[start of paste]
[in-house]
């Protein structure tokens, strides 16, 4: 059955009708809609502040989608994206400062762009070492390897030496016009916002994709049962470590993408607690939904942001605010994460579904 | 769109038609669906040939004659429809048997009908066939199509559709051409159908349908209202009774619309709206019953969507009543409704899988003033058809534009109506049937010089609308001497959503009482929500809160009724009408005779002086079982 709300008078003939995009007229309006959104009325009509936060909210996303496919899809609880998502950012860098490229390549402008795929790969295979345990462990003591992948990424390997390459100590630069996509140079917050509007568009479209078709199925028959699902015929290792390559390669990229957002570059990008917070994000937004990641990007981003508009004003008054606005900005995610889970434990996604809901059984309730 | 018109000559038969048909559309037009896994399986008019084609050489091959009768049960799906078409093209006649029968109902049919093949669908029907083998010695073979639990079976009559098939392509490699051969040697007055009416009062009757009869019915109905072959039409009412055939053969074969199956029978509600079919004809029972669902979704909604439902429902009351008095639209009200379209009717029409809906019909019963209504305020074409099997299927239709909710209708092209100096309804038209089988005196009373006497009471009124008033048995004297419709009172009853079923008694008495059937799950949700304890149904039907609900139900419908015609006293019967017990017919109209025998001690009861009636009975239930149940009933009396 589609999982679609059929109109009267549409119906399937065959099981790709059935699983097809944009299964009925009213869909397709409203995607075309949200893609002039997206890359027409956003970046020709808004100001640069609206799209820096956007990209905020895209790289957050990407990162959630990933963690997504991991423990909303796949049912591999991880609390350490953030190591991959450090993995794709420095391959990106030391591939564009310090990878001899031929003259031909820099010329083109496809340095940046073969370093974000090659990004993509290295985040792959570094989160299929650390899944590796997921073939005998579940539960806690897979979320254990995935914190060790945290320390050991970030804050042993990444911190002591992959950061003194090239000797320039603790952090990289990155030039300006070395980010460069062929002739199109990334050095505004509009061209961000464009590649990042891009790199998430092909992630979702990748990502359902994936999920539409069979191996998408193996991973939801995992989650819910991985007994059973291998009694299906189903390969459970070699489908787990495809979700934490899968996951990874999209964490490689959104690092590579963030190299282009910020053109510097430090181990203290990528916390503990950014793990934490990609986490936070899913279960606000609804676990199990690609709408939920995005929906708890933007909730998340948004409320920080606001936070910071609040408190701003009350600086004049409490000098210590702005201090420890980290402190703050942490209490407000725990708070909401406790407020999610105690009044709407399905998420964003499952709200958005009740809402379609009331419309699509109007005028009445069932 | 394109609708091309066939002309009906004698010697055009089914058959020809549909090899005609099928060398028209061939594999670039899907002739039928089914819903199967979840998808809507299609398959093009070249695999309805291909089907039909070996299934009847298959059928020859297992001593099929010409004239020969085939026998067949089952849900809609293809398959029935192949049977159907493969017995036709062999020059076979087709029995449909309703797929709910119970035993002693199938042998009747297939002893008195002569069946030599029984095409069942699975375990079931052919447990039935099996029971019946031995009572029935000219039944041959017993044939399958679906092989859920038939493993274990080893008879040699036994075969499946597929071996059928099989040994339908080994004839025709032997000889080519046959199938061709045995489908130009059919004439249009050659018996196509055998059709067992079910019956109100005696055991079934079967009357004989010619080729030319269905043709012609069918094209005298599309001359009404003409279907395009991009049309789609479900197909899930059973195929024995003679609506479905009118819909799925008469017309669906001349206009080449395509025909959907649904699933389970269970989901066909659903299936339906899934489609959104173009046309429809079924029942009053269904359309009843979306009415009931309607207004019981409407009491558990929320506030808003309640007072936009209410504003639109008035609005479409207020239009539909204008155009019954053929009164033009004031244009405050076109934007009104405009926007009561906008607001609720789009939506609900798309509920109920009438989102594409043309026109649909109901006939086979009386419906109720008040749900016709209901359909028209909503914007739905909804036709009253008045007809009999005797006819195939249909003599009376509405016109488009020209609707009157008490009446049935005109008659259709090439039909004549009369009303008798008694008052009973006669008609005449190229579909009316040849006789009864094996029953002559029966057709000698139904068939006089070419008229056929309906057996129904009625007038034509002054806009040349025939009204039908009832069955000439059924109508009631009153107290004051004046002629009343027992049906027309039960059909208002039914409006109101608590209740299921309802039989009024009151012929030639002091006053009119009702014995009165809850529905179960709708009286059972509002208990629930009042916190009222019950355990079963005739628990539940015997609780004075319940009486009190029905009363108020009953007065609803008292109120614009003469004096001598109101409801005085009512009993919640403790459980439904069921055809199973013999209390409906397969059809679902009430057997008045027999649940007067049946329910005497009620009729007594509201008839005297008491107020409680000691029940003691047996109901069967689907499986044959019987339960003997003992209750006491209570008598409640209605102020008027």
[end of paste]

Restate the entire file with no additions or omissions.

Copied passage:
[in-house]
């Protein structure tokens, strides 16, 4: 059955009708809609502040989608994206400062762009070492390897030496016009916002994709049962470590993408607690939904942001605010994460579904 | 769109038609669906040939004659429809048997009908066939199509559709051409159908349908209202009774619309709206019953969507009543409704899988003033058809534009109506049937010089609308001497959503009482929500809160009724009408005779002086079982 709300008078003939995009007229309006959104009325009509936060909210996303496919899809609880998502950012860098490229390549402008795929790969295979345990462990003591992948990424390997390459100590630069996509140079917050509007568009479209078709199925028959699902015929290792390559390669990229957002570059990008917070994000937004990641990007981003508009004003008054606005900005995610889970434990996604809901059984309730 | 018109000559038969048909559309037009896994399986008019084609050489091959009768049960799906078409093209006649029968109902049919093949669908029907083998010695073979639990079976009559098939392509490699051969040697007055009416009062009757009869019915109905072959039409009412055939053969074969199956029978509600079919004809029972669902979704909604439902429902009351008095639209009200379209009717029409809906019909019963209504305020074409099997299927239709909710209708092209100096309804038209089988005196009373006497009471009124008033048995004297419709009172009853079923008694008495059937799950949700304890149904039907609900139900419908015609006293019967017990017919109209025998001690009861009636009975239930149940009933009396 589609999982679609059929109109009267549409119906399937065959099981790709059935699983097809944009299964009925009213869909397709409203995607075309949200893609002039997206890359027409956003970046020709808004100001640069609206799209820096956007990209905020895209790289957050990407990162959630990933963690997504991991423990909303796949049912591999991880609390350490953030190591991959450090993995794709420095391959990106030391591939564009310090990878001899031929003259031909820099010329083109496809340095940046073969370093974000090659990004993509290295985040792959570094989160299929650390899944590796997921073939005998579940539960806690897979979320254990995935914190060790945290320390050991970030804050042993990444911190002591992959950061003194090239000797320039603790952090990289990155030039300006070395980010460069062929002739199109990334050095505004509009061209961000464009590649990042891009790199998430092909992630979702990748990502359902994936999920539409069979191996998408193996991973939801995992989650819910991985007994059973291998009694299906189903390969459970070699489908787990495809979700934490899968996951990874999209964490490689959104690092590579963030190299282009910020053109510097430090181990203290990528916390503990950014793990934490990609986490936070899913279960606000609804676990199990690609709408939920995005929906708890933007909730998340948004409320920080606001936070910071609040408190701003009350600086004049409490000098210590702005201090420890980290402190703050942490209490407000725990708070909401406790407020999610105690009044709407399905998420964003499952709200958005009740809402379609009331419309699509109007005028009445069932 | 394109609708091309066939002309009906004698010697055009089914058959020809549909090899005609099928060398028209061939594999670039899907002739039928089914819903199967979840998808809507299609398959093009070249695999309805291909089907039909070996299934009847298959059928020859297992001593099929010409004239020969085939026998067949089952849900809609293809398959029935192949049977159907493969017995036709062999020059076979087709029995449909309703797929709910119970035993002693199938042998009747297939002893008195002569069946030599029984095409069942699975375990079931052919447990039935099996029971019946031995009572029935000219039944041959017993044939399958679906092989859920038939493993274990080893008879040699036994075969499946597929071996059928099989040994339908080994004839025709032997000889080519046959199938061709045995489908130009059919004439249009050659018996196509055998059709067992079910019956109100005696055991079934079967009357004989010619080729030319269905043709012609069918094209005298599309001359009404003409279907395009991009049309789609479900197909899930059973195929024995003679609506479905009118819909799925008469017309669906001349206009080449395509025909959907649904699933389970269970989901066909659903299936339906899934489609959104173009046309429809079924029942009053269904359309009843979306009415009931309607207004019981409407009491558990929320506030808003309640007072936009209410504003639109008035609005479409207020239009539909204008155009019954053929009164033009004031244009405050076109934007009104405009926007009561906008607001609720789009939506609900798309509920109920009438989102594409043309026109649909109901006939086979009386419906109720008040749900016709209901359909028209909503914007739905909804036709009253008045007809009999005797006819195939249909003599009376509405016109488009020209609707009157008490009446049935005109008659259709090439039909004549009369009303008798008694008052009973006669008609005449190229579909009316040849006789009864094996029953002559029966057709000698139904068939006089070419008229056929309906057996129904009625007038034509002054806009040349025939009204039908009832069955000439059924109508009631009153107290004051004046002629009343027992049906027309039960059909208002039914409006109101608590209740299921309802039989009024009151012929030639002091006053009119009702014995009165809850529905179960709708009286059972509002208990629930009042916190009222019950355990079963005739628990539940015997609780004075319940009486009190029905009363108020009953007065609803008292109120614009003469004096001598109101409801005085009512009993919640403790459980439904069921055809199973013999209390409906397969059809679902009430057997008045027999649940007067049946329910005497009620009729007594509201008839005297008491107020409680000691029940003691047996109901069967689907499986044959019987339960003997003992209750006491209570008598409640209605102020008027």